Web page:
WEATHER »
Little Wings

Little Wings


Little Wings Contemplates the End of the World

Kyle Field Finds Inspiration in Hip-Hop, Magic Numbers


THE END IS NEAR: If you’re at all familiar with Little Wings’s music, you already get the appeal. To know Kyle Field is to love him and his quirky, sparse, and often prolific approach to songwriting. A longtime staple of the California folk scene, Field’s Little Wings project has caught the ear of plenty of bigger-named notables; Feist, Bonnie ‘Prince’ Billy, and Devendra Banhart have all sung his praises. But speaking to Field in anticipation of his upcoming headlining gig at SOhO, his dreams of non-grandeur are at the forefront of his mind.

“I like the quality and the mentality that’s there before a band gains worldwide super-status, like R.E.M. pre-1988,” he said. “In a sense, I’m constantly trying to preserve that phase for the life of my band, this idea that we’re not trying to grow any bigger than we are.”

An avid painter, surfer, and newly minted actor (he recently starred in a short film that comes out later this year), Field is the quintessential creative spirit; his music is a beautifully restrained exercise in the singer/songwriter format. If we’re talking comparables, Little Wings aligns itself with the work of contemporaries like Bill Callahan and Damien Jurado; it’s nuanced, detailed, and lush, but the songs are built with plenty of room to breathe. While he works primarily in the short-album format, Field’s latest as Little Wings, LAST, is anything but succinct. A 16-track double album on which Field plays every instrument, LAST is contemplative, grandiose, and at least a little bit conceptual in its making.

“I started thinking about what the last record would be like,” he explained. “As far as the tone, it felt like I was sharing maybe more than I had in the past, like if it was your last chance to show and tell, there would be this color and that color that you hadn’t shared before.”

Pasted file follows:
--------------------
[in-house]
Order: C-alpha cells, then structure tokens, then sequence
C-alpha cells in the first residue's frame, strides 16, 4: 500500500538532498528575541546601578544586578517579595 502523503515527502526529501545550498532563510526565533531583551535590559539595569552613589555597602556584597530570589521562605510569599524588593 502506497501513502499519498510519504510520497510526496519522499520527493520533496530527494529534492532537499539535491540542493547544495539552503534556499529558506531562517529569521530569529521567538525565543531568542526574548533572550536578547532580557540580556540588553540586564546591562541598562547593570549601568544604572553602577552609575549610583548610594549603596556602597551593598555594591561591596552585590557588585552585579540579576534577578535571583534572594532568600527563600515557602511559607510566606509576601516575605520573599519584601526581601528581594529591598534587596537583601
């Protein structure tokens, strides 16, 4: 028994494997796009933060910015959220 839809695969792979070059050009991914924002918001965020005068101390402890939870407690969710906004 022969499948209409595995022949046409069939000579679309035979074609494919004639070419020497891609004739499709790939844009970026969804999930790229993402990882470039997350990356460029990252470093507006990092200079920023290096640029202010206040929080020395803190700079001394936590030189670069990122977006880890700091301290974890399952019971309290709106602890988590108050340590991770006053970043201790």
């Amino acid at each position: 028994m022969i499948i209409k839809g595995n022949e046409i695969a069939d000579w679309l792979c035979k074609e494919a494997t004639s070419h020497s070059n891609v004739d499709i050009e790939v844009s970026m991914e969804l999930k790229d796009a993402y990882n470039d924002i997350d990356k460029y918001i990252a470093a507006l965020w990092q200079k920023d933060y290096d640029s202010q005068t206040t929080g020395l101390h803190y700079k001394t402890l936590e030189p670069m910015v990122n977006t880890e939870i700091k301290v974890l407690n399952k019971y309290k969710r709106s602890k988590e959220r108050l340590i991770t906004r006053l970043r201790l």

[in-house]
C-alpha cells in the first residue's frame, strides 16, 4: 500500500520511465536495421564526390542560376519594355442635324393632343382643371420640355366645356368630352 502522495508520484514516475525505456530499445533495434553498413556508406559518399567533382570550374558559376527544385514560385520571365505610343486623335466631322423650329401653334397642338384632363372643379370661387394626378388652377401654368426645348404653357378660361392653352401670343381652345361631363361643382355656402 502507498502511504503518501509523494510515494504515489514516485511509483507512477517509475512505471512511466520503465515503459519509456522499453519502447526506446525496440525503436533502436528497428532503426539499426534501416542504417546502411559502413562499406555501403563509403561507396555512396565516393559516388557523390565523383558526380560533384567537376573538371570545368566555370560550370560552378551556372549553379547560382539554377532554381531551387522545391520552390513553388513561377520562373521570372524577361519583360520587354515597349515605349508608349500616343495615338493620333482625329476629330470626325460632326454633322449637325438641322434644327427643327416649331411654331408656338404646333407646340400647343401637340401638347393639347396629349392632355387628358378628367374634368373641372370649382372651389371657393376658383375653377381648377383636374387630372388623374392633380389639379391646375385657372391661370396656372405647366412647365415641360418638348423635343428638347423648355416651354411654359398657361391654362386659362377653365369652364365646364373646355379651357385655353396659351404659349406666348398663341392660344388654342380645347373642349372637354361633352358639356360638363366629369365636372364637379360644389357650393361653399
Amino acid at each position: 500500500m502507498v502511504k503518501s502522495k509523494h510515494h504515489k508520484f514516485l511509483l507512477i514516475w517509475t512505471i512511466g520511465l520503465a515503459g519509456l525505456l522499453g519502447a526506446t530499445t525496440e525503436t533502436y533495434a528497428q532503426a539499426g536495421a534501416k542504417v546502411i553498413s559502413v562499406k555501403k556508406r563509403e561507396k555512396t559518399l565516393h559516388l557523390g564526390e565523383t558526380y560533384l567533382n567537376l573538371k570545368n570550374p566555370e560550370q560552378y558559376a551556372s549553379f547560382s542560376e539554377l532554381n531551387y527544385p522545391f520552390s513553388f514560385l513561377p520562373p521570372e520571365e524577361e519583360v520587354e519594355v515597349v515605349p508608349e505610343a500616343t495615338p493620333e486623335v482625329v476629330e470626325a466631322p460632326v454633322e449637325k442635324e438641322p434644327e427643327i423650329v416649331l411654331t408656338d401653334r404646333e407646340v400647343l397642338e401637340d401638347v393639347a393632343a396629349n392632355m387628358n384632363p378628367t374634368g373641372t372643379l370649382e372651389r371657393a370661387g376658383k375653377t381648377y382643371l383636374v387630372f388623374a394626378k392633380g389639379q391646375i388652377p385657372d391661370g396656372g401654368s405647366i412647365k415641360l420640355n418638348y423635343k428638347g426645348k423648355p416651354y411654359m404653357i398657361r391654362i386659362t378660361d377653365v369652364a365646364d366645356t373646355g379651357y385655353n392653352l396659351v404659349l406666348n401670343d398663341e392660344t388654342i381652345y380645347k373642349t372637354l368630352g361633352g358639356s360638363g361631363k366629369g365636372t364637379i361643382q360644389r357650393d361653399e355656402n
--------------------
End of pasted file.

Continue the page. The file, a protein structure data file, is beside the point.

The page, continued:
In 2012, at the height of the Mayan calendar clamor, Field started writing with the idea of the apocalypse in mind. And listening to LAST, this album feels a bit darker, a bit more haunting, and a bit showier than past Little Wings records, which Field chalks up at least in part to the music he was consuming at the time. “I was listening to a lot of rap, and I think there’s something about that music that can soundtrack your confidence,” he said. As such, the record brims with plenty of big, dramatic moments and doomsday imagery.

“I started thinking about what humanity needed to see, like the sun setting on the horizon,” Field recalled. “There’s this sad element to the whole thing, but it was also my version of an intense situation. This was the last record, so no holds barred. We’re all going to perish because the earth is ending, so it’s time to contemplate those realities. How deep is the sea? How wide is the ocean?”

So now, with the end of the world behind us, we’re left to wonder: Is this the end of Little Wings? While Field won’t say one way or the other, my intuition tells me Wednesday’s show won’t be the last we see of him. “[The record] is a little bit like those historical reenactments,” he laughed. “It gave me more options, maybe to reinvent or change my name, or just to touch on the end of something.” Well, then, here’s to new beginnings.

Little Wings plays SOhO Restaurant & Music Club (1221 State St.) on Wednesday, March 19, at 8 p.m. with Toy Shop Ghost, little big here, and Sparrow’s Gate. For info, call (805) 962-7776 or visit sohosb.com.

Related Links

event calendar sponsored by: